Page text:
The Early Modern Commons

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Your search for posts with tags containing Matters medical found 22 posts

Just a small prick – the early days of vaccination.

Edward Jenner. Image courtesy of Wellcome Institute         It is a staple of many a quiz competition: who was the first person to carry out a vaccination? Answer, of course, Edward Jenner – the country doctor from Berkeley in Gloucestershire. The...
From: Georgian Gentleman on 14 Jun 2022

A wonderful apothecary box, from c. 1845

I have always been a sucker for boxes – especially apothecary boxes – so I was intrigued to see this little number featured on the excellent Mark Goodger site. O.K. you need to have a shade short of £3000 spare but it really is exquisite!...
From: Georgian Gentleman on 8 Mar 2021

Abstain from onions – if you want to avoid flatulencies, thirst, headaches or turbulent dreams.

My ancestor Richard Hall loved collecting what might be called ‘factoids’ – snippets of information presented as scientific facts, but often rather lacking in accuracy. One of his factoids, stored in his little notebook, reads: ‘Onions...
From: Georgian Gentleman on 25 Jun 2020

Giving up the Ghost, or one too many…

A while back I was fortunate enough to buy a Rowlandson print, entitled ‘Giving up the Ghost, or, one too many’. Needless to say my wife hates it and is not inclined to let me  display it on the living room walls. Which is a shame because...
From: Georgian Gentleman on 23 May 2020

Let’s hear it for Isaac Swainson, purveyor of that excellent tincture Velno’s Vegetable Syrup!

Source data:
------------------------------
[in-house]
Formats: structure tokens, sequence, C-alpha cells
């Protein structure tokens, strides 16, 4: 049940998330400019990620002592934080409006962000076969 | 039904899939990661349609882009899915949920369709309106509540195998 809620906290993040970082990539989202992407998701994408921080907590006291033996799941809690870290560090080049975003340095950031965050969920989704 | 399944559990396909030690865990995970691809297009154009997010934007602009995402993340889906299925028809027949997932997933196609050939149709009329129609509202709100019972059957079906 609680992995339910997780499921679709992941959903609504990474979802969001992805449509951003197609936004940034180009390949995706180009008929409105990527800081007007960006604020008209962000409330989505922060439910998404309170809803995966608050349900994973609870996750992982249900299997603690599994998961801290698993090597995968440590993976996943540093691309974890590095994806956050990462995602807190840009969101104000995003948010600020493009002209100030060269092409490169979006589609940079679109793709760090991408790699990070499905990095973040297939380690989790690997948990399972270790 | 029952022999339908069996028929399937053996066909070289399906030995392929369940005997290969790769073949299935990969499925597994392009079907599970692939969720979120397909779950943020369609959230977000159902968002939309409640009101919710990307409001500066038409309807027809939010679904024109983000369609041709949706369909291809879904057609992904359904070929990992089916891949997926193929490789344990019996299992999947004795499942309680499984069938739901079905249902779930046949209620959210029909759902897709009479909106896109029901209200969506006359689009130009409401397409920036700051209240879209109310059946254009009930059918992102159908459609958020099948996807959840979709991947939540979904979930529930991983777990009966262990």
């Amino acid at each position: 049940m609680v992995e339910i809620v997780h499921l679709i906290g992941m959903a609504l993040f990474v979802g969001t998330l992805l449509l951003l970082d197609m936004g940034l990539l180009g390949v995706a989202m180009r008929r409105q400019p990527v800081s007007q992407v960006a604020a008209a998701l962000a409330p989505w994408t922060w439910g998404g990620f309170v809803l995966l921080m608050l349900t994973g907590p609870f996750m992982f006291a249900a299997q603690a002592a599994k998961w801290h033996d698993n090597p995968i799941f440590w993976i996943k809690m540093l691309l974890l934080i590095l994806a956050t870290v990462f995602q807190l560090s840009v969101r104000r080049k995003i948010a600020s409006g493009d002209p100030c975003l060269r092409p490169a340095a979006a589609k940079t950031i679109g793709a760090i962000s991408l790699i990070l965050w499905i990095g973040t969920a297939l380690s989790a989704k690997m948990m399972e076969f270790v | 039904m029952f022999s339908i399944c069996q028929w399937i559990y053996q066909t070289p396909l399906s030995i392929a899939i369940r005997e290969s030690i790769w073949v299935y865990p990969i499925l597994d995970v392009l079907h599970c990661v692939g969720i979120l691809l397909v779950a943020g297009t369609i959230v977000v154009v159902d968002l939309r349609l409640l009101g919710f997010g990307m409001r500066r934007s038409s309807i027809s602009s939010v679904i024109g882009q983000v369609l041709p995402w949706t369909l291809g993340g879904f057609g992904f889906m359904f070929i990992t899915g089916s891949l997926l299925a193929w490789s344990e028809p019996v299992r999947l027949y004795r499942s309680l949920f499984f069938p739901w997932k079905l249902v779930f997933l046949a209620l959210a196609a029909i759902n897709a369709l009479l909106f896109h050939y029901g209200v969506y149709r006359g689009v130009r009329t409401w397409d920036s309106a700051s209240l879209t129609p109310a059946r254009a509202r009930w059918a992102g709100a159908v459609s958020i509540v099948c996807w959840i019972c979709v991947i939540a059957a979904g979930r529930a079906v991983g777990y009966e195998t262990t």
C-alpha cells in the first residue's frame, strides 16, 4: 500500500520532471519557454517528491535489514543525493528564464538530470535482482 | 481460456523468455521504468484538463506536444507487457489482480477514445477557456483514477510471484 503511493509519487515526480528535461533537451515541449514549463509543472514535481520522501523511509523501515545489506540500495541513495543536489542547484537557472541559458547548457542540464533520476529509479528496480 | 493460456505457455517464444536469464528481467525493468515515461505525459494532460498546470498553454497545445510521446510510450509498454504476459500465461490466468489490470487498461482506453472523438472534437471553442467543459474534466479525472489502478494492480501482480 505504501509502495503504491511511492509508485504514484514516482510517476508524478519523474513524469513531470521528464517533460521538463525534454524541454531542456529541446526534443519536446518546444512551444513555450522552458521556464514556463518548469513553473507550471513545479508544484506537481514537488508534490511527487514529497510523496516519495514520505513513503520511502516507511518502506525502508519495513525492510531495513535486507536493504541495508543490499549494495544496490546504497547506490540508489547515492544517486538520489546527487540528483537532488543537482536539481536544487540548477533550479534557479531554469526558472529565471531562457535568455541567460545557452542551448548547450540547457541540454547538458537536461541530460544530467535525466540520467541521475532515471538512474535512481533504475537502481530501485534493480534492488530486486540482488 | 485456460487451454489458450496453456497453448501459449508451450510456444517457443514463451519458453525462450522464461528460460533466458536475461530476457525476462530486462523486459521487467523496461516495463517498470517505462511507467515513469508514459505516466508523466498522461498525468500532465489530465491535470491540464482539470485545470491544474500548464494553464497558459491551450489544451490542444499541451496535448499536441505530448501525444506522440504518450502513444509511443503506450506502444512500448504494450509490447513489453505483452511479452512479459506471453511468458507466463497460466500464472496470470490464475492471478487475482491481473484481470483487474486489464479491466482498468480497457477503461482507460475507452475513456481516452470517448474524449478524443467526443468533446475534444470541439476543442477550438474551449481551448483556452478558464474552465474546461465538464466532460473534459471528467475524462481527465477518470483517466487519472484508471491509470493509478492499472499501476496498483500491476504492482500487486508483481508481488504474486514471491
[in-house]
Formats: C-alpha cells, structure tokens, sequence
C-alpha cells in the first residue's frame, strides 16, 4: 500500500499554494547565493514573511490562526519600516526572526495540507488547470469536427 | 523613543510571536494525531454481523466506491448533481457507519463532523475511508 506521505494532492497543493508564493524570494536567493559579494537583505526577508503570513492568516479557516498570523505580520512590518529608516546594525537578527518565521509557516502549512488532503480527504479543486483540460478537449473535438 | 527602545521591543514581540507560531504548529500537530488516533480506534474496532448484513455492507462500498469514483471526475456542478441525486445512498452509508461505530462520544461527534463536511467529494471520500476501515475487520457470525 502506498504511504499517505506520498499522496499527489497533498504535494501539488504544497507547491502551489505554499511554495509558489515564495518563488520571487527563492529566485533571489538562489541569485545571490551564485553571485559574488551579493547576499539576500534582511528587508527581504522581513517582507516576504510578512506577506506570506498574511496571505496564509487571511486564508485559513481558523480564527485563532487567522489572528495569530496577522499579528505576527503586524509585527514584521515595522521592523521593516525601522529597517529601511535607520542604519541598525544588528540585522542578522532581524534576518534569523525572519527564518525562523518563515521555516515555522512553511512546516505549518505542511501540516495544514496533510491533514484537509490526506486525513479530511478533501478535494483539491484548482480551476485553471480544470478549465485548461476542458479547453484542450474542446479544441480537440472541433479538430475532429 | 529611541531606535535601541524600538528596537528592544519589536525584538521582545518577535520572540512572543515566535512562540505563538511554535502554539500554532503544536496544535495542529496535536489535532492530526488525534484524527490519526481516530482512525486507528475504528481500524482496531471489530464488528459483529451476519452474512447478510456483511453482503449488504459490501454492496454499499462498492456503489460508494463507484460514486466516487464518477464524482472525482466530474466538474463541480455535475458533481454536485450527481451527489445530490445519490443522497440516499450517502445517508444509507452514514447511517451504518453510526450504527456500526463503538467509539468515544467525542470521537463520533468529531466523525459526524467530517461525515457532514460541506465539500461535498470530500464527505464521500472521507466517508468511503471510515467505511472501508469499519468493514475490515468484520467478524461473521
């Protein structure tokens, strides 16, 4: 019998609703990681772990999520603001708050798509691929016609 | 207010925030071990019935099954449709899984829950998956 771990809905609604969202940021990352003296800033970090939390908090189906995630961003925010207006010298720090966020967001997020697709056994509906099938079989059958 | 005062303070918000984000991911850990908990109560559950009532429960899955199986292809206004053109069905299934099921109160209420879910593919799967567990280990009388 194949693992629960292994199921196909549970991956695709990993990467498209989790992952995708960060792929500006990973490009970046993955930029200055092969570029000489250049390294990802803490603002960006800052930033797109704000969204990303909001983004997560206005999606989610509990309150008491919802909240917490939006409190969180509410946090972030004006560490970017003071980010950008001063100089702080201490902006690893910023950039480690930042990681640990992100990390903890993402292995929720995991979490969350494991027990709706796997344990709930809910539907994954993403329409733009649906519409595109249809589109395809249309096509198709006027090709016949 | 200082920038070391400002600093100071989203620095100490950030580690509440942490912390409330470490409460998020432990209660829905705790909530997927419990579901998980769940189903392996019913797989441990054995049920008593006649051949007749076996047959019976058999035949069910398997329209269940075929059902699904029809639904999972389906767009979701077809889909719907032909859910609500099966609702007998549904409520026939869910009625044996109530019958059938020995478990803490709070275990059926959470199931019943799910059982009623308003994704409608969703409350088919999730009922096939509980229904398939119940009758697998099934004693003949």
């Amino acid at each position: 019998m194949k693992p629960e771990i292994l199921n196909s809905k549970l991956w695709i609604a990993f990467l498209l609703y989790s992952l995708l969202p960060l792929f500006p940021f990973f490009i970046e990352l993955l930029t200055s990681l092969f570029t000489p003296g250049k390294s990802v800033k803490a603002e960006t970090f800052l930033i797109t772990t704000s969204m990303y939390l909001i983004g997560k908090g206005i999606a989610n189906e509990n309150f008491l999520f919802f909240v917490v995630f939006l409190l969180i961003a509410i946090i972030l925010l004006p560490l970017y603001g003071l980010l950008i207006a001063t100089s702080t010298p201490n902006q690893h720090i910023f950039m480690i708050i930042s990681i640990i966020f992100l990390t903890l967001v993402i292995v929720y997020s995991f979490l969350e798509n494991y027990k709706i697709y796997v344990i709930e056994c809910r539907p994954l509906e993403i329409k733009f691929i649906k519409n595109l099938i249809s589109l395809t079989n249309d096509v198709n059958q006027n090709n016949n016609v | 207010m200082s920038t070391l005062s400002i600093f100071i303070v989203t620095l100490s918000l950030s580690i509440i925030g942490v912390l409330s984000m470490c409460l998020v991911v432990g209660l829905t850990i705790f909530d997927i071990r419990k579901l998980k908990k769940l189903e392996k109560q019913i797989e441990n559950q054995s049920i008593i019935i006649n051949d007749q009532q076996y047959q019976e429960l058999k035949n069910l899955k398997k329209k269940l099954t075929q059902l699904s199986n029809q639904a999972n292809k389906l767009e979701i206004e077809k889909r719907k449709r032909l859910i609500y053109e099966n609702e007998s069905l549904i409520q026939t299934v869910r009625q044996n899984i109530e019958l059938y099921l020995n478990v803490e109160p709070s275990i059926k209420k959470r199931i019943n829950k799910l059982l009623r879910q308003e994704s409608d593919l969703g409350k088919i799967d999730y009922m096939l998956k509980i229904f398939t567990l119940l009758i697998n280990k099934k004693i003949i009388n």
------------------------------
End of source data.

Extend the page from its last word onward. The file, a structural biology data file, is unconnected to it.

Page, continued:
One of my all-time favourite Gillray caricatures is the excoriating image of the Prince Regent, bearing the title of ‘A voluptuary under the horrors of Digestion’. It is, in every sense of the word, gross, with its portrayal of the bloated...
From: Georgian Gentleman on 14 Apr 2019

A trip to the dentist, 18th Century style, and a craze for transplanting “live” teeth.

  “Thursday 16th Had a very indifferent night the past, with my Tooth – today was enabled to go through the operation of having it drawn out, which gave me great relief.  Part fine, part dull, not very cold.”    ...
From: Georgian Gentleman on 30 Apr 2017

Sticks and stones, and broken bones….

Thomas Rowlandson’s The Comforts of Bath This week My Dear Lady Wife goes into hospital for a hip replacement operation – hopefully it will give her back some of the mobility lost in recent years. Anyway, it got me thinking about 18th century...
From: Georgian Gentleman on 11 Apr 2016

A method of preventing a Miscarriage, given by Mrs Stringer.

Richard Hall liked to jot down helpful remedies and cures – here, a recipe to prevent a miscarriage. Given that Richard’s first wife  had at least half a dozen  miscarriages, and just three live births, one suspects that there may...
From: Georgian Gentleman on 23 Feb 2016

Question: Was Sir Samuel Pennant a lousy Lord Mayor? No, but a louse may well have bitten him …

Sir Samuel Pennant 1709 – 1750. Attributed to Isaac Seeman, and shown courtesy of the National Trust, it shows him wearing his badge  of office as Lord Mayor. Spare a thought for the Old Bailey court officials in the  Eighteenth Century,...
From: Georgian Gentleman on 14 Sep 2015

Cupped at the bagnio, three shillings and sixpence